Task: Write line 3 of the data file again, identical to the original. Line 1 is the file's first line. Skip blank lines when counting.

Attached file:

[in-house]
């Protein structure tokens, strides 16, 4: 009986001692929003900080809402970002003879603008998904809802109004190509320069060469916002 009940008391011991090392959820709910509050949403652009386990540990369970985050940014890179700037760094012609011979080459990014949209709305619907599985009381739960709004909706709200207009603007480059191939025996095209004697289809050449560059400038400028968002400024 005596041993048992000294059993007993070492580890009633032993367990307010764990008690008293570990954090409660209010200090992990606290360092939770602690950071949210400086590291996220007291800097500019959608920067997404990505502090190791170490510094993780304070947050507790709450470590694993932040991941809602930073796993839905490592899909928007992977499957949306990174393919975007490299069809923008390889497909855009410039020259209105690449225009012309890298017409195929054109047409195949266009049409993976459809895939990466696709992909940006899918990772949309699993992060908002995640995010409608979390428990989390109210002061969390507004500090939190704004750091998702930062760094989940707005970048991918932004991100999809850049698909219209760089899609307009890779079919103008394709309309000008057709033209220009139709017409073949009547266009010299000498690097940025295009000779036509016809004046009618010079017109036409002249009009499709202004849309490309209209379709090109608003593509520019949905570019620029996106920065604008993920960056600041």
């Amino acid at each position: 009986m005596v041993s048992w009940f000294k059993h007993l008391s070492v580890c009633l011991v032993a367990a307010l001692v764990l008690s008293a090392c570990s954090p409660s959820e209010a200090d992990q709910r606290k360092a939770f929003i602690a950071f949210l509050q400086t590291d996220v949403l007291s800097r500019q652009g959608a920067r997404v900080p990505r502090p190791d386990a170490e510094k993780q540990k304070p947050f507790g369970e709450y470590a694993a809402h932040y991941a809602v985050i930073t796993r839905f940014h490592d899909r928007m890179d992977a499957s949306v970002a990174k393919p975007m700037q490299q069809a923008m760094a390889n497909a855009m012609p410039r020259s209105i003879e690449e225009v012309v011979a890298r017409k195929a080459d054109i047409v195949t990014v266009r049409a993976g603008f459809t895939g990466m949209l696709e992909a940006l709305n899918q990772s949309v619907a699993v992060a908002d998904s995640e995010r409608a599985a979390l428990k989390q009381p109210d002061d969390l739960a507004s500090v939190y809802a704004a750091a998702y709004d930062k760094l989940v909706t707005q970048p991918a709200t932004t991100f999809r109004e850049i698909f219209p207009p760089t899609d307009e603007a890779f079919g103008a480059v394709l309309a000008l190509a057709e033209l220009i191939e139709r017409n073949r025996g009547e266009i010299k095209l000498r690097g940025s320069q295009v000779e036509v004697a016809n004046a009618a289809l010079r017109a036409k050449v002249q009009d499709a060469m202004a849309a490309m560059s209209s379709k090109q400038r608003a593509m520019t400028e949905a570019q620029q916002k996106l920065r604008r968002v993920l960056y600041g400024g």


């Amino acid at each position: 009986m005596v041993s048992w009940f000294k059993h007993l008391s070492v580890c009633l011991v032993a367990a307010l001692v764990l008690s008293a090392c570990s954090p409660s959820e209010a200090d992990q709910r606290k360092a939770f929003i602690a950071f949210l509050q400086t590291d996220v949403l007291s800097r500019q652009g959608a920067r997404v900080p990505r502090p190791d386990a170490e510094k993780q540990k304070p947050f507790g369970e709450y470590a694993a809402h932040y991941a809602v985050i930073t796993r839905f940014h490592d899909r928007m890179d992977a499957s949306v970002a990174k393919p975007m700037q490299q069809a923008m760094a390889n497909a855009m012609p410039r020259s209105i003879e690449e225009v012309v011979a890298r017409k195929a080459d054109i047409v195949t990014v266009r049409a993976g603008f459809t895939g990466m949209l696709e992909a940006l709305n899918q990772s949309v619907a699993v992060a908002d998904s995640e995010r409608a599985a979390l428990k989390q009381p109210d002061d969390l739960a507004s500090v939190y809802a704004a750091a998702y709004d930062k760094l989940v909706t707005q970048p991918a709200t932004t991100f999809r109004e850049i698909f219209p207009p760089t899609d307009e603007a890779f079919g103008a480059v394709l309309a000008l190509a057709e033209l220009i191939e139709r017409n073949r025996g009547e266009i010299k095209l000498r690097g940025s320069q295009v000779e036509v004697a016809n004046a009618a289809l010079r017109a036409k050449v002249q009009d499709a060469m202004a849309a490309m560059s209209s379709k090109q400038r608003a593509m520019t400028e949905a570019q620029q916002k996106l920065r604008r968002v993920l960056y600041g400024g």